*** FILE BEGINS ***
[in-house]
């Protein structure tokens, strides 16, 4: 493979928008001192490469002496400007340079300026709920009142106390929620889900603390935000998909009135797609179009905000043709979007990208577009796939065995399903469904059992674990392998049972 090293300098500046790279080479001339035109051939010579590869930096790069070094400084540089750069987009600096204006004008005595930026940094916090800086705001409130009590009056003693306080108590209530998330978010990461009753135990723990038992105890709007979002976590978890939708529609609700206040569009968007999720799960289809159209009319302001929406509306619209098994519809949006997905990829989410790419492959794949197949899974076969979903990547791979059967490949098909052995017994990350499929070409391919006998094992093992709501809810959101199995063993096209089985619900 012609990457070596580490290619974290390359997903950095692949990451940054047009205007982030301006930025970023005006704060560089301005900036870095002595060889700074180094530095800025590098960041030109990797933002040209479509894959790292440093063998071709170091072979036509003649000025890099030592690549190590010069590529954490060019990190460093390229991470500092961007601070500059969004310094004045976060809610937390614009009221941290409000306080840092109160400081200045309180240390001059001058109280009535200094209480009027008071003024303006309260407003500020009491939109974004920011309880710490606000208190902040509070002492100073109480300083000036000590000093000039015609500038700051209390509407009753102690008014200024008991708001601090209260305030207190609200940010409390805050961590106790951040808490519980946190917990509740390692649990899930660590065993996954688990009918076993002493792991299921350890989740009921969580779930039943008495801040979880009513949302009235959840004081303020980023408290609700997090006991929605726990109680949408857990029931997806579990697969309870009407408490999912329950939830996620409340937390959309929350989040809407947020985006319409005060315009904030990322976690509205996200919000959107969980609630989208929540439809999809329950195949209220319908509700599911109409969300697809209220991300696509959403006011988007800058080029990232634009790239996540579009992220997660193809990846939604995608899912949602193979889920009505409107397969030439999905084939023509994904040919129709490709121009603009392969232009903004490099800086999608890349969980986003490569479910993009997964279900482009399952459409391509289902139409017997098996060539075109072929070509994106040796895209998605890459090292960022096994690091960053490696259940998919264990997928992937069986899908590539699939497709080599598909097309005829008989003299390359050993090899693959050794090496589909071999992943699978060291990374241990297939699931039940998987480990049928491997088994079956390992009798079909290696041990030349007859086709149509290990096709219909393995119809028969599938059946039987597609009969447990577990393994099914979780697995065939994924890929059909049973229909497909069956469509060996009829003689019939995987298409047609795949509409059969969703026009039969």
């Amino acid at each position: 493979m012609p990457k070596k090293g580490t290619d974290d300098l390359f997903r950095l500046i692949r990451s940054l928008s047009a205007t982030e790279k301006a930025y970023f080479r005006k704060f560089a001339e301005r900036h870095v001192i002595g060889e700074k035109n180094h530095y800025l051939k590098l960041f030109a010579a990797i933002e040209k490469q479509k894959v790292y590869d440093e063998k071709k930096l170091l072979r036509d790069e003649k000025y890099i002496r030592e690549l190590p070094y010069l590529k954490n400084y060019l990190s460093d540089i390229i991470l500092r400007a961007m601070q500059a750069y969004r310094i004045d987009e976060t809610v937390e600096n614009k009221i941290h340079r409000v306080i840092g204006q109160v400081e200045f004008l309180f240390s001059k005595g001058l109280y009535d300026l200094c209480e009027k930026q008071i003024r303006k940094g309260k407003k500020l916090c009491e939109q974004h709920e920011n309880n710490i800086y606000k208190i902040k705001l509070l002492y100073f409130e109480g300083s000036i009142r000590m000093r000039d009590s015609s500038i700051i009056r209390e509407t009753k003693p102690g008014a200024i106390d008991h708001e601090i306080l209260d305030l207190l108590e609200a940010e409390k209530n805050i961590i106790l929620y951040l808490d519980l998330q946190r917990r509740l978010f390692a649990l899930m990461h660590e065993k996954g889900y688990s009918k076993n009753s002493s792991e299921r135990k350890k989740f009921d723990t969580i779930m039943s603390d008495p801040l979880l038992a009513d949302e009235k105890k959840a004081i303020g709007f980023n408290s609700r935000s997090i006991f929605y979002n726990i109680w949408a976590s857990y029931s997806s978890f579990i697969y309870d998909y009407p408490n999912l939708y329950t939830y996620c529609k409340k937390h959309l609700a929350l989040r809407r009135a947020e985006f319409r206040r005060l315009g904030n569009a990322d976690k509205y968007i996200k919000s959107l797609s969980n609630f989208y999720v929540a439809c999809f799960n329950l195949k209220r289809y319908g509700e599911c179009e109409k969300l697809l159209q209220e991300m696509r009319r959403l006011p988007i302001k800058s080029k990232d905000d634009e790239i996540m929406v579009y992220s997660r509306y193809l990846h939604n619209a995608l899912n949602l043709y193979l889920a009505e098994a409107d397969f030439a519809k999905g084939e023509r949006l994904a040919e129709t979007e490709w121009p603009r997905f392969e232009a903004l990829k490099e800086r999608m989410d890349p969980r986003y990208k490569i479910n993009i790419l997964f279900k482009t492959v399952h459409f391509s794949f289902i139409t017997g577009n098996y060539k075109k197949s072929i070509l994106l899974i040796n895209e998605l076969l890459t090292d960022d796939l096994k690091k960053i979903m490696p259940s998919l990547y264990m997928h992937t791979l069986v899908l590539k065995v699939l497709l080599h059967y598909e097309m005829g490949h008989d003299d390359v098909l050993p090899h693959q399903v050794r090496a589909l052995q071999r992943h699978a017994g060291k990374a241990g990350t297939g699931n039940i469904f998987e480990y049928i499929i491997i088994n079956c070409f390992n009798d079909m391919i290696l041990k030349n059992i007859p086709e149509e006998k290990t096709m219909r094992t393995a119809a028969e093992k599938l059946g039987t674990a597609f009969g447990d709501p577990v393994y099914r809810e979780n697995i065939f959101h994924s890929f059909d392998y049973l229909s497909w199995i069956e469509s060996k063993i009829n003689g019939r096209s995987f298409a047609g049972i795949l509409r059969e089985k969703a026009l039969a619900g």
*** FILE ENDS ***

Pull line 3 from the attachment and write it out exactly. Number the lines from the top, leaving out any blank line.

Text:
């Amino acid at each position: 493979m012609p990457k070596k090293g580490t290619d974290d300098l390359f997903r950095l500046i692949r990451s940054l928008s047009a205007t982030e790279k301006a930025y970023f080479r005006k704060f560089a001339e301005r900036h870095v001192i002595g060889e700074k035109n180094h530095y800025l051939k590098l960041f030109a010579a990797i933002e040209k490469q479509k894959v790292y590869d440093e063998k071709k930096l170091l072979r036509d790069e003649k000025y890099i002496r030592e690549l190590p070094y010069l590529k954490n400084y060019l990190s460093d540089i390229i991470l500092r400007a961007m601070q500059a750069y969004r310094i004045d987009e976060t809610v937390e600096n614009k009221i941290h340079r409000v306080i840092g204006q109160v400081e200045f004008l309180f240390s001059k005595g001058l109280y009535d300026l200094c209480e009027k930026q008071i003024r303006k940094g309260k407003k500020l916090c009491e939109q974004h709920e920011n309880n710490i800086y606000k208190i902040k705001l509070l002492y100073f409130e109480g300083s000036i009142r000590m000093r000039d009590s015609s500038i700051i009056r209390e509407t009753k003693p102690g008014a200024i106390d008991h708001e601090i306080l209260d305030l207190l108590e609200a940010e409390k209530n805050i961590i106790l929620y951040l808490d519980l998330q946190r917990r509740l978010f390692a649990l899930m990461h660590e065993k996954g889900y688990s009918k076993n009753s002493s792991e299921r135990k350890k989740f009921d723990t969580i779930m039943s603390d008495p801040l979880l038992a009513d949302e009235k105890k959840a004081i303020g709007f980023n408290s609700r935000s997090i006991f929605y979002n726990i109680w949408a976590s857990y029931s997806s978890f579990i697969y309870d998909y009407p408490n999912l939708y329950t939830y996620c529609k409340k937390h959309l609700a929350l989040r809407r009135a947020e985006f319409r206040r005060l315009g904030n569009a990322d976690k509205y968007i996200k919000s959107l797609s969980n609630f989208y999720v929540a439809c999809f799960n329950l195949k209220r289809y319908g509700e599911c179009e109409k969300l697809l159209q209220e991300m696509r009319r959403l006011p988007i302001k800058s080029k990232d905000d634009e790239i996540m929406v579009y992220s997660r509306y193809l990846h939604n619209a995608l899912n949602l043709y193979l889920a009505e098994a409107d397969f030439a519809k999905g084939e023509r949006l994904a040919e129709t979007e490709w121009p603009r997905f392969e232009a903004l990829k490099e800086r999608m989410d890349p969980r986003y990208k490569i479910n993009i790419l997964f279900k482009t492959v399952h459409f391509s794949f289902i139409t017997g577009n098996y060539k075109k197949s072929i070509l994106l899974i040796n895209e998605l076969l890459t090292d960022d796939l096994k690091k960053i979903m490696p259940s998919l990547y264990m997928h992937t791979l069986v899908l590539k065995v699939l497709l080599h059967y598909e097309m005829g490949h008989d003299d390359v098909l050993p090899h693959q399903v050794r090496a589909l052995q071999r992943h699978a017994g060291k990374a241990g990350t297939g699931n039940i469904f998987e480990y049928i499929i491997i088994n079956c070409f390992n009798d079909m391919i290696l041990k030349n059992i007859p086709e149509e006998k290990t096709m219909r094992t393995a119809a028969e093992k599938l059946g039987t674990a597609f009969g447990d709501p577990v393994y099914r809810e979780n697995i065939f959101h994924s890929f059909d392998y049973l229909s497909w199995i069956e469509s060996k063993i009829n003689g019939r096209s995987f298409a047609g049972i795949l509409r059969e089985k969703a026009l039969a619900g």